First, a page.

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Female Sexual Drive Disorder – Classification

Karyn Eilber, MD Karyn Eilber, MD February 7, 2021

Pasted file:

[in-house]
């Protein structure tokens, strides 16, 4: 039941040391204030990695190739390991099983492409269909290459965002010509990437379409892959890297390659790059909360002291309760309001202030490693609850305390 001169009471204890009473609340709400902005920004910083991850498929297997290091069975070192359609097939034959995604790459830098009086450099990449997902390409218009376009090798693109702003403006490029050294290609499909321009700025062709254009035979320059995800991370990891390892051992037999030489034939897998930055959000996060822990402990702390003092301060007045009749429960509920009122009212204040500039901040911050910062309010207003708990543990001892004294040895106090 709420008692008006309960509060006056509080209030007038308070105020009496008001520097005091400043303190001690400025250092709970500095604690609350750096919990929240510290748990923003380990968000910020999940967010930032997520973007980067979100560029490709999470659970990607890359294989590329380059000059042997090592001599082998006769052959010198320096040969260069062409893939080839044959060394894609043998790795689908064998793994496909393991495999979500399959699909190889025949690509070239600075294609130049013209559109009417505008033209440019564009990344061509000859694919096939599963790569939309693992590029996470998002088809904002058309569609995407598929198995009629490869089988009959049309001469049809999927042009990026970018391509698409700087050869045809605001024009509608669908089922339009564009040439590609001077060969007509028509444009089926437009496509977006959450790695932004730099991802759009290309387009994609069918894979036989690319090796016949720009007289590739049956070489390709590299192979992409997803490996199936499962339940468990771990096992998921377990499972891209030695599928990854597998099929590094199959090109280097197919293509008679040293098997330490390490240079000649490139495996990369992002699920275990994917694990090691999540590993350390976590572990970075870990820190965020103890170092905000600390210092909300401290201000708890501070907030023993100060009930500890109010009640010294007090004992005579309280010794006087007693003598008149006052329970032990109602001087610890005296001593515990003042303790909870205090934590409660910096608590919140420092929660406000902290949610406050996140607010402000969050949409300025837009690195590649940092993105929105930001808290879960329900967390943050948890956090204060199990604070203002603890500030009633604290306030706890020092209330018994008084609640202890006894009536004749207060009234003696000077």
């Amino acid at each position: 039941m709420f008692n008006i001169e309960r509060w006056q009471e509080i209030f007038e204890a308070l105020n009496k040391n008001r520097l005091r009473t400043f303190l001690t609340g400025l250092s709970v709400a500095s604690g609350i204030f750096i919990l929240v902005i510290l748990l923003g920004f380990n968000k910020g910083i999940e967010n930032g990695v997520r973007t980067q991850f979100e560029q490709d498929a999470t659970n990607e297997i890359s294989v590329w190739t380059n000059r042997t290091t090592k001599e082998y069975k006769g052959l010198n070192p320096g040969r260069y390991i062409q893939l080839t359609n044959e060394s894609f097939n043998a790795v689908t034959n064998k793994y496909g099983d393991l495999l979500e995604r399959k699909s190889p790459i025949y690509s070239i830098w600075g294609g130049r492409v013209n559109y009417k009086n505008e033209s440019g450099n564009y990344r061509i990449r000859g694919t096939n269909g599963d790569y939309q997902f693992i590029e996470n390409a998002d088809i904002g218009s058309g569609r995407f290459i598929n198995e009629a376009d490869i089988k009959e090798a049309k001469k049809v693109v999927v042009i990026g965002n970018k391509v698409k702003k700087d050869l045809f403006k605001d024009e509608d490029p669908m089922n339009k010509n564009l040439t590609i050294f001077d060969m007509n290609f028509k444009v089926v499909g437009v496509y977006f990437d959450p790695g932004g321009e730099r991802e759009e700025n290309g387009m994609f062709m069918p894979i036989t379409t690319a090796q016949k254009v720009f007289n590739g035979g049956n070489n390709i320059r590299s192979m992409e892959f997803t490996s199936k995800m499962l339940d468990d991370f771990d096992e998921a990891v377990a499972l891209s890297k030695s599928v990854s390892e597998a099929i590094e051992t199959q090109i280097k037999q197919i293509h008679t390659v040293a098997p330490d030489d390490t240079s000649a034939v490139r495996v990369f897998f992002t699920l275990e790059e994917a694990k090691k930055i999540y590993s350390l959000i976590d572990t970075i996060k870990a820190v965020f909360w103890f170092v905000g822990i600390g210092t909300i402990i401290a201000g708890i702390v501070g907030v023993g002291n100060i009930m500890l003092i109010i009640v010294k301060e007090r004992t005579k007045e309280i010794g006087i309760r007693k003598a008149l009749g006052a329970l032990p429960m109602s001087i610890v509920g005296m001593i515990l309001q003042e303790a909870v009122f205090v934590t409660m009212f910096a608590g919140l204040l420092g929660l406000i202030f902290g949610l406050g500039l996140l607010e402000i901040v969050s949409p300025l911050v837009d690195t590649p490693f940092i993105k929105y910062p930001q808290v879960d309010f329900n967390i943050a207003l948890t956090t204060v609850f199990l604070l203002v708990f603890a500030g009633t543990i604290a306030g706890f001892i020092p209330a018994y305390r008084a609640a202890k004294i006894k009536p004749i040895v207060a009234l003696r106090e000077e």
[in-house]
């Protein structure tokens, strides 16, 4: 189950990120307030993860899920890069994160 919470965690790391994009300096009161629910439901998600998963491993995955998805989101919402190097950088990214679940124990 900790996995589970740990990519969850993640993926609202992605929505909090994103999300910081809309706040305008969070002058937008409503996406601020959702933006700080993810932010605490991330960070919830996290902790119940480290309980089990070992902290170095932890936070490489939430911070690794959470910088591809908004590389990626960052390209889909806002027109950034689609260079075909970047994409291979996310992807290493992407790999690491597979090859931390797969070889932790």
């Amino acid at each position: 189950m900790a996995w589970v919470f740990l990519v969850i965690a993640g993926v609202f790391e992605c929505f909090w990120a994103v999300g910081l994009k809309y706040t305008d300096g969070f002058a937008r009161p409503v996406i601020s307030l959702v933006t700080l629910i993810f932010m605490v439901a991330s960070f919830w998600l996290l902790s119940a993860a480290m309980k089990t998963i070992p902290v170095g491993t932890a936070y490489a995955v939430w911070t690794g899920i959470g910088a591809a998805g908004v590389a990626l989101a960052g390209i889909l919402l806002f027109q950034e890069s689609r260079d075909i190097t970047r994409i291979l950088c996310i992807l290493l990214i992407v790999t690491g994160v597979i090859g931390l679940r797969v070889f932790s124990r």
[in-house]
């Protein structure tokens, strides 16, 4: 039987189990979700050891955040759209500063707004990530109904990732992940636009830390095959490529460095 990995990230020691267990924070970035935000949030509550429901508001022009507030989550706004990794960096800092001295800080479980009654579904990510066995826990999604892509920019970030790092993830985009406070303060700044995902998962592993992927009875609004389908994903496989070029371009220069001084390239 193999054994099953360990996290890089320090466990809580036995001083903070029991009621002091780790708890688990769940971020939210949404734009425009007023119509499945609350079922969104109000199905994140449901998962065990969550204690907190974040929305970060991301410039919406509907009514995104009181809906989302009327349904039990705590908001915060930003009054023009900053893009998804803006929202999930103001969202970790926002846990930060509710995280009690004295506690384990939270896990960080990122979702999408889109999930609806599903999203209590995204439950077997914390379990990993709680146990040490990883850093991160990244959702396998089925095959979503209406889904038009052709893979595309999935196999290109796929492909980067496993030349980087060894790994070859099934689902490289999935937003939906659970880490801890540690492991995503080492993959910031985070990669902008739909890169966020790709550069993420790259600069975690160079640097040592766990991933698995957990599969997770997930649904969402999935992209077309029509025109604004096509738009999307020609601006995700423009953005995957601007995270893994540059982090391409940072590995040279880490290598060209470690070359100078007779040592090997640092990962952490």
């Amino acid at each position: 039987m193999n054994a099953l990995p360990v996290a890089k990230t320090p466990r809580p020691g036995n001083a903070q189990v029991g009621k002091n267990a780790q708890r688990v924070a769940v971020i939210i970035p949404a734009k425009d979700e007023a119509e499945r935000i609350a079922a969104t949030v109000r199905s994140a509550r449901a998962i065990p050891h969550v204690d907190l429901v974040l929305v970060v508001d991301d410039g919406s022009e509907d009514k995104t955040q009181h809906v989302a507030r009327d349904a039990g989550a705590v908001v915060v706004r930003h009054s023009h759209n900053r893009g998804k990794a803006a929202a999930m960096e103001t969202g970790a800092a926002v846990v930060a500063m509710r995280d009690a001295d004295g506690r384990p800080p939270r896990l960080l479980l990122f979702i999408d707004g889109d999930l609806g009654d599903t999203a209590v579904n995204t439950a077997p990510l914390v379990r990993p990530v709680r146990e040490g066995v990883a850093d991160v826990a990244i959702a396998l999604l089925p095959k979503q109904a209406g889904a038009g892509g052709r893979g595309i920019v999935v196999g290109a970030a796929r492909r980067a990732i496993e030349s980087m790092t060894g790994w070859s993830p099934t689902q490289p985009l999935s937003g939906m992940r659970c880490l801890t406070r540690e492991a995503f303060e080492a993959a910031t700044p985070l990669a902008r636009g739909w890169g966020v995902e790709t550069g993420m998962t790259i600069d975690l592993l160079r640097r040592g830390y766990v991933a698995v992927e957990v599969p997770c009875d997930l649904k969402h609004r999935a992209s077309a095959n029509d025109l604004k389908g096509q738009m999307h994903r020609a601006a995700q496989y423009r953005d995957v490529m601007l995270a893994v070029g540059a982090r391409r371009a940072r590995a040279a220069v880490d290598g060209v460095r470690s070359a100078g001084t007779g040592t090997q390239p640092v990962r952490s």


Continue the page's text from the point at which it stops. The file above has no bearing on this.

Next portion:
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Female sexual dysfunction or sexual dysfunction disorders are classified by the American Psychiatric Association into disorders of desire and arousal orgasmic disorders and sexual pain. In order for a woman's symptoms to be classified as dysfunction, they must be present at least six months, cause significant distress for the woman and not be due to a non sexual mental disorder. Female sexual dysfunction is more prevalent than male sexual dysfunction, affecting over 40% of women versus 30% of men. The symptoms of female sexual dysfunction depend on the disorder. Disorders of desire and arousal are characterized by a lack of interest and response to sexual stimuli. Orgasmic disorders are the inability or difficulty to achieve orgasm, and sexual pain is pain related to sexual stimuli or vaginal contact. The causes of female sexual dysfunction include medications, hormonal changes, relationship issues, and history of sexual abuse. Ethnic and religious views can also impact female sexual function. The treatment of female sexual dysfunction also depends on the disorder. Disorders of desire and arousal often respond to hormonal treatment, and there are two FDA approved medications for premenopausal, low desire and arousal. Orgasmic disorders often respond to a combination of sex therapy as well as directed masturbation, and sexual pain is best treated with a multi-modality approach, including pelvic floor physical therapy, medications, or treatments to relax the pelvic floor, directed masturbation and sex therapy.

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